Point 4 seems to me much stronger. Business was organised nationally before labour was, and is currently organised largely internationally. Effectively dealing with outsourcing, mass migration, and the unparalleled mobility of capital requires international organisation of labour; the same is even more true in the political sphere, with its international agreements, nefarious co-operation, and pointless conflicts between various states, armies, and corporations.
These two are probably the hardest to evaluate. How do you tell whether people are, on the whole, becoming wiser or more foolish? What are the relevant variables to measure? After all, if you look around on a bad day people will always seem mind-numbingly stupid, while on a good day complacent assumptions of enlightenment will be equally easy.
I won’t suggest a full answer to that question. But I will suggest this: that by and large, on variables where we can be confident of a trend, it’s towards increasing understanding, while claims of decreasing understanding are generally anecdotal or impressionistic.
Some definite trends:
- Natural-scientific knowledge increases cumulatively
- Social-scientific knowledge increases cumulatively
- Accessibility of scientific knowledge expands (both due to information technology and due to things like spreading literacy)
- Average IQ, in most areas of the world, shows a measurable annual increase (the ‘Flynn effect’)
- Life Expectancy increases (which may mean more time to accumulate experience)
Now, obviously these things aren’t the same as the kind of collective wisdom that would guide people in successfully improving society. To equate IQ or scientific data with ‘understanding’ would be absurd. But it seems similarly absurd to think that they have no connection at all: after all, the sort of scientific knowledge we’re considering isn’t just about how many species of beetle there are, it’s also about what makes people report feeling happy, what reasoning biases people are prone to, what causes emotional disturbances, etc.
And what have we lost? I’ve heard sometimes that modern Western people are more out of touch with their emotions than they were, say, 300 years ago. Are we? How would one test that? How could we possibly know?
Or else it’s suggested that nowadays we’re less spiritual, or less altruistic, or less moral. The easy answer is to ask what sort of spirituality it was that found expression in the Inquisition, bear-baiting, widow-burning, foot-binding, or whatever else. But the real answer is, if facile image-mongering can support both sides, what method could give a rigorous verdict. I don’t really know of any such method, and so it seems to me that the improvements listed above, though falling far short of completeness, have nothing significant to oppose them.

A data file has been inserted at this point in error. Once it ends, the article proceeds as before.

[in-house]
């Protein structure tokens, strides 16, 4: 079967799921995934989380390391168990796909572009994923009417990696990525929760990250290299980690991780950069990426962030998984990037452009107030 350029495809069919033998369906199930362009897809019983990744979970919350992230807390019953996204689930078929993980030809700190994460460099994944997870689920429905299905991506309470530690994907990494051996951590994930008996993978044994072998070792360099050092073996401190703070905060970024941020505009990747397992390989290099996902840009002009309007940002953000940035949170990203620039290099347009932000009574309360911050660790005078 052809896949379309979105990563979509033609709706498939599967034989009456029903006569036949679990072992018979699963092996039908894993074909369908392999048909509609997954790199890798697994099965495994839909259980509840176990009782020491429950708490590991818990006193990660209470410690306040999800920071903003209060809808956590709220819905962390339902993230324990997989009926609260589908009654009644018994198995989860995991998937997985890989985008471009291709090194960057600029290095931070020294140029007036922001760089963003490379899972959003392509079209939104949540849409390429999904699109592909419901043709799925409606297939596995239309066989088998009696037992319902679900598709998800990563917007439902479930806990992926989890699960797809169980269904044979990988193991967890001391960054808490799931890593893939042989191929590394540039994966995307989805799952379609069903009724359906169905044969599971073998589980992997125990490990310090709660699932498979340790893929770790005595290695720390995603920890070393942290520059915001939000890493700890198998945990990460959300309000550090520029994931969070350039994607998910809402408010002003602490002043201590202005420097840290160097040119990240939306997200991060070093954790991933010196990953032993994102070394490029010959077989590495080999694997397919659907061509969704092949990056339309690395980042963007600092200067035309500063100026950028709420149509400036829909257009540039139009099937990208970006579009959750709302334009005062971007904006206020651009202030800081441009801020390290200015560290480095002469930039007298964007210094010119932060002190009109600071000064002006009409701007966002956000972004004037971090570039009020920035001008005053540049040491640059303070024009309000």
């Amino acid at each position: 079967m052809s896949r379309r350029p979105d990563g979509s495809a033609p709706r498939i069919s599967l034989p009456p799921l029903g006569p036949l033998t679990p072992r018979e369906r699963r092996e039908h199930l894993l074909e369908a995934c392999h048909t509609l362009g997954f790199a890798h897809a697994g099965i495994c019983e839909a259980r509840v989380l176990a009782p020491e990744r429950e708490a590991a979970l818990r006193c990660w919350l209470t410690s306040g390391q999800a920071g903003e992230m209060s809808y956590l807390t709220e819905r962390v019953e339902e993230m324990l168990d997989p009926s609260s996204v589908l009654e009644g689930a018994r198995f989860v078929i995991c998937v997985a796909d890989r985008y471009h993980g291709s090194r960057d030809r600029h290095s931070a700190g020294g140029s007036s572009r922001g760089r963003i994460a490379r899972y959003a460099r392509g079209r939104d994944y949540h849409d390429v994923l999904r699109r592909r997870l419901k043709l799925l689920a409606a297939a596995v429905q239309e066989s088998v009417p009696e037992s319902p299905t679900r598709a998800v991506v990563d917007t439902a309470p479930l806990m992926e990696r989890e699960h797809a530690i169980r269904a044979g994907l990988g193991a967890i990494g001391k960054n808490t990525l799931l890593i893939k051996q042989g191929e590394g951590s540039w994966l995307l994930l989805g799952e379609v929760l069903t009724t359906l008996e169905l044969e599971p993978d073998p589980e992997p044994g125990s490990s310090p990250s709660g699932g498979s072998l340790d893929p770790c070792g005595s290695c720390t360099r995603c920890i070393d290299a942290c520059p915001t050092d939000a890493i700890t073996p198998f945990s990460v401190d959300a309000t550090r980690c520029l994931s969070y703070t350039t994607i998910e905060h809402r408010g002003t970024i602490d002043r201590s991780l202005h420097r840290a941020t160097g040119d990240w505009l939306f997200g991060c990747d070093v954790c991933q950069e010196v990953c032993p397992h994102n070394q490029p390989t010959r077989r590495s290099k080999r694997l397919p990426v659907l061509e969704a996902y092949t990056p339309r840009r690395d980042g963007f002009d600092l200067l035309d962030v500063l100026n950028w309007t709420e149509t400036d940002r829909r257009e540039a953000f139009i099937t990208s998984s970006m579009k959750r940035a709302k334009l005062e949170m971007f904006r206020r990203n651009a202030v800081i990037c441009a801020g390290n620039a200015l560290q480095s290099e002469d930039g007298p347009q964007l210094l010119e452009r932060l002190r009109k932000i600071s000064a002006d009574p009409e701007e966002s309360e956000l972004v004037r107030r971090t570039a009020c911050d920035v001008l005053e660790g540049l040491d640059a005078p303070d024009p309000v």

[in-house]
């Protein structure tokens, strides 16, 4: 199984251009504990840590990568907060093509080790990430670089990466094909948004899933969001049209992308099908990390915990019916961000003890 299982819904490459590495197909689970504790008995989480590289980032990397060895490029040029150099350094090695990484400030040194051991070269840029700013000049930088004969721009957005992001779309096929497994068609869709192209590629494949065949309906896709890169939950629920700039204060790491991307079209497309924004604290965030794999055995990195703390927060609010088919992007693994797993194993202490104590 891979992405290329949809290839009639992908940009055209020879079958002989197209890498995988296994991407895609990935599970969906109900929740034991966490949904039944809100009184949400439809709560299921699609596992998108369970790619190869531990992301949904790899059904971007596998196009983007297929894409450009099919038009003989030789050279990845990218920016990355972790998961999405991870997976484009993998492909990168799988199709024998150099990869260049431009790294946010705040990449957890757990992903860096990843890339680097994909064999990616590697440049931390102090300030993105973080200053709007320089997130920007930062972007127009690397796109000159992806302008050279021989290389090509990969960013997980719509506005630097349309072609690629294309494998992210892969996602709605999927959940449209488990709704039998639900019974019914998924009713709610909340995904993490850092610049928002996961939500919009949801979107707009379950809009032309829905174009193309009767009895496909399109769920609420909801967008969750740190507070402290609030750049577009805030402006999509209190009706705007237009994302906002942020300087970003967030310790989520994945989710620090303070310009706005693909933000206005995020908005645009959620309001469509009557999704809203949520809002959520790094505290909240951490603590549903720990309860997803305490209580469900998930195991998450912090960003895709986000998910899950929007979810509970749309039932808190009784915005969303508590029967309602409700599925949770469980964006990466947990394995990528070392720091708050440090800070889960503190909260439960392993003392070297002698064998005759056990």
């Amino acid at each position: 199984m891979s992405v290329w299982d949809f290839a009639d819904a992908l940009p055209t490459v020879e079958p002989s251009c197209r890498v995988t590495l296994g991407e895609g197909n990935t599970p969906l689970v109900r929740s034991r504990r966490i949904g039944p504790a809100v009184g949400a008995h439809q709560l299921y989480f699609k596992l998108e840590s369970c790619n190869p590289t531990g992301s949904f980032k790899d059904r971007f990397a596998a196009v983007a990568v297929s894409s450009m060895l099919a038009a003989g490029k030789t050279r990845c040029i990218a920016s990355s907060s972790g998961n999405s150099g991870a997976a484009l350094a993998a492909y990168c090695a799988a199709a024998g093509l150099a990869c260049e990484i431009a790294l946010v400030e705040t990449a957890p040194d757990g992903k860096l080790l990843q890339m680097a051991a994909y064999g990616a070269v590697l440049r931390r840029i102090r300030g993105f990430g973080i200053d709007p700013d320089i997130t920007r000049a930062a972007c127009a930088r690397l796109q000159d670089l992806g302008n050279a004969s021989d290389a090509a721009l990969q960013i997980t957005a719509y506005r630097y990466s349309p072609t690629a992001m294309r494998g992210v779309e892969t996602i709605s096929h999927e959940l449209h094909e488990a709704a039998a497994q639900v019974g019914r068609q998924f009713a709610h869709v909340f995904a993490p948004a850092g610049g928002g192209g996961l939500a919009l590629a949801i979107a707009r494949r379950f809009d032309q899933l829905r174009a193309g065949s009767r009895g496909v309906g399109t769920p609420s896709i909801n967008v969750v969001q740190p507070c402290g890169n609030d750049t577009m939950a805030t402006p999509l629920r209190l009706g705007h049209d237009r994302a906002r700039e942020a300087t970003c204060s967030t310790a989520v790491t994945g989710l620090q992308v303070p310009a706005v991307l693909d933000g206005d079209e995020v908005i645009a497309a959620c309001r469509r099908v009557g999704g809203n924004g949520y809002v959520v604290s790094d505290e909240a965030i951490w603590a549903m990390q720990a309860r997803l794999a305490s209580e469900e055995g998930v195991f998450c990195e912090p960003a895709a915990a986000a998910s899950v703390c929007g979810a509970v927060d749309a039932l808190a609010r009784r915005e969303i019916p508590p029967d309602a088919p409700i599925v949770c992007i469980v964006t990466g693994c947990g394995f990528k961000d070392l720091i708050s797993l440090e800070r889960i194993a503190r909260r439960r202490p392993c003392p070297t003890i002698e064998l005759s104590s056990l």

So overall, of the six predictions we listed, it seems that two can be definitely affirmed, two cautiously affirmed, and two are mixed, partly true and partly false as far as can be seen. Consequently, Marx’s prediction of a tendency for increasing power on the part of the proletariat seems to me to be a very reasonable thing to believe.
But I think that Marx’s prediction on this score is only a specific version of a simpler and more general point. What points 1 and 4 amount to is the claim that as time goes on, humanity’s capacity for organisation advances; what points 5 and 6 amount to is the claim that as time goes on, humanity’s capacity for understanding advances.
And what point 3 amounts to, in the context of the broader Marxist theory of class, is the claim that these capacities can be exercised by a cohesive group defined by a particular pattern of interests (and, perhaps more important, of non-interests).
But even without that theory of class, or that focus on the proletariat, the other points seem to indicate that if there is any set of widely-shared interests – if there is some action which would benefit the majority of people – then given time it is increasingly likely to occur, because people will be increasingly likely to identify their interests and organise to pursue them.
I’d estimate my belief in this more generic prediction of revolution as about 80%, I think, though perhaps putting numbers in here is just stupid. And my belief in the specification of it into something like the Marxist concept of class at maybe 60% – though my belief that this is the only possible or important way to specify it is very low (maybe 10%?). Hopefully the last few posts have given a rough impression of why I believe that and why I think such belief is reasonable.